Friday, September 22, 2006


Mary Chimato of posted today about a new handout from the American College of Emergency Physicians to aid patients in making decisions regarding how to decide when a symptom etc is severe or serious enough to warrant a trip to the emergency room.

The American Academy of Family Physicians also has a self-care decision making tool on their site, with simple decision trees organized by key presenting symptom.

The medical literature includes an increasing volume of discussion about how to improve individuals' health and utilization of health care resources through self-care or self-management strategies (a few key Medical Subject Headings below), covering a wide variety of disease-focused and wellness- focused strategies and representing all age groups.

Some examples:
- Bodenheimer T. Planned visits to help patients self-manage chronic conditions. Am Fam Physician. 2005 Oct 15;72(8):1454, 1456.
- Sarkar U, Fisher L, Schillinger D. Is self-efficacy associated with diabetes self-management across race/ethnicity and health literacy? Diabetes Care. 2006 Apr;29(4):823-9.
- Sherman KJ, Cherkin DC, Erro J, Miglioretti DL, Deyo RA. Comparing yoga, exercise, and a self-care book for chronic low back pain: a randomized, controlled trial. Ann Intern Med. 2005 Dec 20;143(12):849-56.
- Herxheimer A. Helping patients take responsibility for their own health. Ann Intern Med. 2001 Jul 3;135(1):51-2.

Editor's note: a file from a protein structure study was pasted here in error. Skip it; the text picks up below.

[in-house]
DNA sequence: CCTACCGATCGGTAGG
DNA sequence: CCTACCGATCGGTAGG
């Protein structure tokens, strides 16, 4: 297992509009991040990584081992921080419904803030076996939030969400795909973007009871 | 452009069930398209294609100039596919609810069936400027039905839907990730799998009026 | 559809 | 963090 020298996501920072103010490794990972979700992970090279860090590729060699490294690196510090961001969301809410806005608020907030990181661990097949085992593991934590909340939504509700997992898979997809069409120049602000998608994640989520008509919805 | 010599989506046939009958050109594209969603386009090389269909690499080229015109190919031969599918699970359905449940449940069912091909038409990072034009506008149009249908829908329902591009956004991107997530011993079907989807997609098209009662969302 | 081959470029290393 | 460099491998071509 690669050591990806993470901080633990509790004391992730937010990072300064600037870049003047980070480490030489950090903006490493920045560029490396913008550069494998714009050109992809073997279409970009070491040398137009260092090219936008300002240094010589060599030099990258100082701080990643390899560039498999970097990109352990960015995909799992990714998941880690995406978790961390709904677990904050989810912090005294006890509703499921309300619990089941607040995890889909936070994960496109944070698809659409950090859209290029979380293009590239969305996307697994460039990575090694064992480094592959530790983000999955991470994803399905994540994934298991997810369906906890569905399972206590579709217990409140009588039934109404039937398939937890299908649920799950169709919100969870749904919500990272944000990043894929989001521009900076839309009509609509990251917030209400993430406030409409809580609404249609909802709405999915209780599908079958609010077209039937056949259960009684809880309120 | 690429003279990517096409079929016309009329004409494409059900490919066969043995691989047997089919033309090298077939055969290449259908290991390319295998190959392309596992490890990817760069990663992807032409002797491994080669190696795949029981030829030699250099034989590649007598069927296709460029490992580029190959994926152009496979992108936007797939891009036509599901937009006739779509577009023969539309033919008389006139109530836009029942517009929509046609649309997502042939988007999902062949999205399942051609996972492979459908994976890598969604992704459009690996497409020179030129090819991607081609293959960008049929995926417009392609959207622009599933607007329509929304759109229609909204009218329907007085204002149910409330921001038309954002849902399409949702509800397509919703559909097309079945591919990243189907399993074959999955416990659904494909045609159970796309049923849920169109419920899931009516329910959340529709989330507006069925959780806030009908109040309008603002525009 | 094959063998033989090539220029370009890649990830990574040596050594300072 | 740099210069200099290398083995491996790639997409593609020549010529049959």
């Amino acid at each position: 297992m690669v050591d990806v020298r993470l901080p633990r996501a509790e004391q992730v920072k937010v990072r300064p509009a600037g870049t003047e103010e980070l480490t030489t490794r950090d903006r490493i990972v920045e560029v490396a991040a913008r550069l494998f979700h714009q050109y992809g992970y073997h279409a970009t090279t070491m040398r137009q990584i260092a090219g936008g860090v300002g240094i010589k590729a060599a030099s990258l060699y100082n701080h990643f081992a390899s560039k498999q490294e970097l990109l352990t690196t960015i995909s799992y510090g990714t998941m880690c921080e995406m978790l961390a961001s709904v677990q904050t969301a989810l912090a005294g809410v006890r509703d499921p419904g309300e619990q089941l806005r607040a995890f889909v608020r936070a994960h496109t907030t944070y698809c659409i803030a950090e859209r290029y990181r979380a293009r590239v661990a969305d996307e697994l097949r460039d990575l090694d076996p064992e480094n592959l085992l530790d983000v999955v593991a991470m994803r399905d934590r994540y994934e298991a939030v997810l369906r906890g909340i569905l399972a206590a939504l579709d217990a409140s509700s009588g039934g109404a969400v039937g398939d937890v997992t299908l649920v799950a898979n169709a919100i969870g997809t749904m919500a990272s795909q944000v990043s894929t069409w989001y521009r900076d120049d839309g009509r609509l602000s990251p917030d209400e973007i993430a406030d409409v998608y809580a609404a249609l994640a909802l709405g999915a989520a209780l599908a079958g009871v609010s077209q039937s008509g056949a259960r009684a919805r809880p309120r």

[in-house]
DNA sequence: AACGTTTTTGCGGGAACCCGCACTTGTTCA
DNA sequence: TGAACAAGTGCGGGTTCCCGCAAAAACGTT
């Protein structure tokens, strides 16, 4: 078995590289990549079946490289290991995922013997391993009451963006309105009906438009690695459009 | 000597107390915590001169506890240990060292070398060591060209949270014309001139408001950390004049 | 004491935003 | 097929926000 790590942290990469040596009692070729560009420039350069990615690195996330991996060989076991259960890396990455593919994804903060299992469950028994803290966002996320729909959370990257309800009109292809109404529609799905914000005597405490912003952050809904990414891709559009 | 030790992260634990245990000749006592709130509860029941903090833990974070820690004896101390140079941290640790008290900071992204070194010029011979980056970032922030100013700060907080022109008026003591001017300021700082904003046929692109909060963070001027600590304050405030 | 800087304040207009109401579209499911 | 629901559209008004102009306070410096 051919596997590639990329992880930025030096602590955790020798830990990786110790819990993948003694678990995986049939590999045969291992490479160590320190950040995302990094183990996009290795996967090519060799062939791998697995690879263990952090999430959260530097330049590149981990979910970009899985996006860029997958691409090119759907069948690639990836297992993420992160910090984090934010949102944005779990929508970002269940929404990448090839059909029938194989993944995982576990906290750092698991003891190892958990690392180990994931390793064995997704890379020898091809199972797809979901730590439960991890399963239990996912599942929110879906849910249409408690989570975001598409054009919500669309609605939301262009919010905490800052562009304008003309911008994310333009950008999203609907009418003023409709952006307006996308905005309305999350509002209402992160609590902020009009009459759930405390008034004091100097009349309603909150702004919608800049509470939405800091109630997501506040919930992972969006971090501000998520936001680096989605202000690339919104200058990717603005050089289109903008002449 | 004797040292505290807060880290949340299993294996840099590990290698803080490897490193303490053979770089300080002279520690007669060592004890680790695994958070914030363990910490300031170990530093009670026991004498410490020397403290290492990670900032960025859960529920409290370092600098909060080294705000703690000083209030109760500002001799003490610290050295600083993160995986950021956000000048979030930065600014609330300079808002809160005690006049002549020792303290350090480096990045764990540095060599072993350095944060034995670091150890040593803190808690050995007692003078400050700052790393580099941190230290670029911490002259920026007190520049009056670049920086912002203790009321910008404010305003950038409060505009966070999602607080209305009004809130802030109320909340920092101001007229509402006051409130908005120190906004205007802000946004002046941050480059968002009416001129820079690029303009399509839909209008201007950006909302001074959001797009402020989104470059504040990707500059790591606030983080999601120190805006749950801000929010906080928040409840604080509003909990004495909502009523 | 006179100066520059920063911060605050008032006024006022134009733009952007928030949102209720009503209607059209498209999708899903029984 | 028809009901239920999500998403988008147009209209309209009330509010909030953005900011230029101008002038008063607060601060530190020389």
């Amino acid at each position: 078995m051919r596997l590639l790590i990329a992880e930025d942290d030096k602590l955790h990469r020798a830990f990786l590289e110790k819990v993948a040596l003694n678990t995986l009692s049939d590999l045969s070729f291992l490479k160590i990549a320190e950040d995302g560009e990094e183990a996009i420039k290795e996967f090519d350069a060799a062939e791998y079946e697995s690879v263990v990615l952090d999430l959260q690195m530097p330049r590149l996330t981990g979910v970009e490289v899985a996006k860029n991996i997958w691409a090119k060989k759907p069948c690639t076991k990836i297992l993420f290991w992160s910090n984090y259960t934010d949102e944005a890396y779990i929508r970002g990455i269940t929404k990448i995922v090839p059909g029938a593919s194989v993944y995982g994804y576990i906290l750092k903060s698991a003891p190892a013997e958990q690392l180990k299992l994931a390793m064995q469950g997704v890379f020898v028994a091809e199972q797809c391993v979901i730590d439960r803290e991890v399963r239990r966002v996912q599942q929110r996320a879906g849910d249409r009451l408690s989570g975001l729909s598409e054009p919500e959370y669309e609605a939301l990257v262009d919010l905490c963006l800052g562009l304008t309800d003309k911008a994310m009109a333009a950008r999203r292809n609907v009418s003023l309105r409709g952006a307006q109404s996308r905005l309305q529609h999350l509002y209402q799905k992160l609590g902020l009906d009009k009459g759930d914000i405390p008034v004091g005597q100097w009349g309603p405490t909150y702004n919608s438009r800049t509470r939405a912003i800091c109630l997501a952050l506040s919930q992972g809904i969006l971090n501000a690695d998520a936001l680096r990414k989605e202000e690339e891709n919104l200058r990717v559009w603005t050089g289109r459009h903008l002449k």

MeSH terms: consumer participation, self care, patient participation

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At 11:19 AM, Anonymous Patricia Donovan said...

You're organizations need to get this information out to their populations before an emergency occurs. Case in point: ironically, while planning my organization's audio conference on reducing non-urgent emergency room use, I learned that my own daughter had been in a minor auto accident. I had to decide whether to take her to the ER that night or wait to see our primary care physician the following day. I feel I made the right call, but the next day posted guidelines for potential ER clients.

At 11:28 AM, Blogger BeckyJ said...

Thanks, Patricia - your story gives a great context for remembering how difficult it can be to figure out if something is "serious" enough to warrant a trip to the ED - your suggested steps look like they could really help guide that decision-making process, despite the accompanying anxiety/worry/etc.


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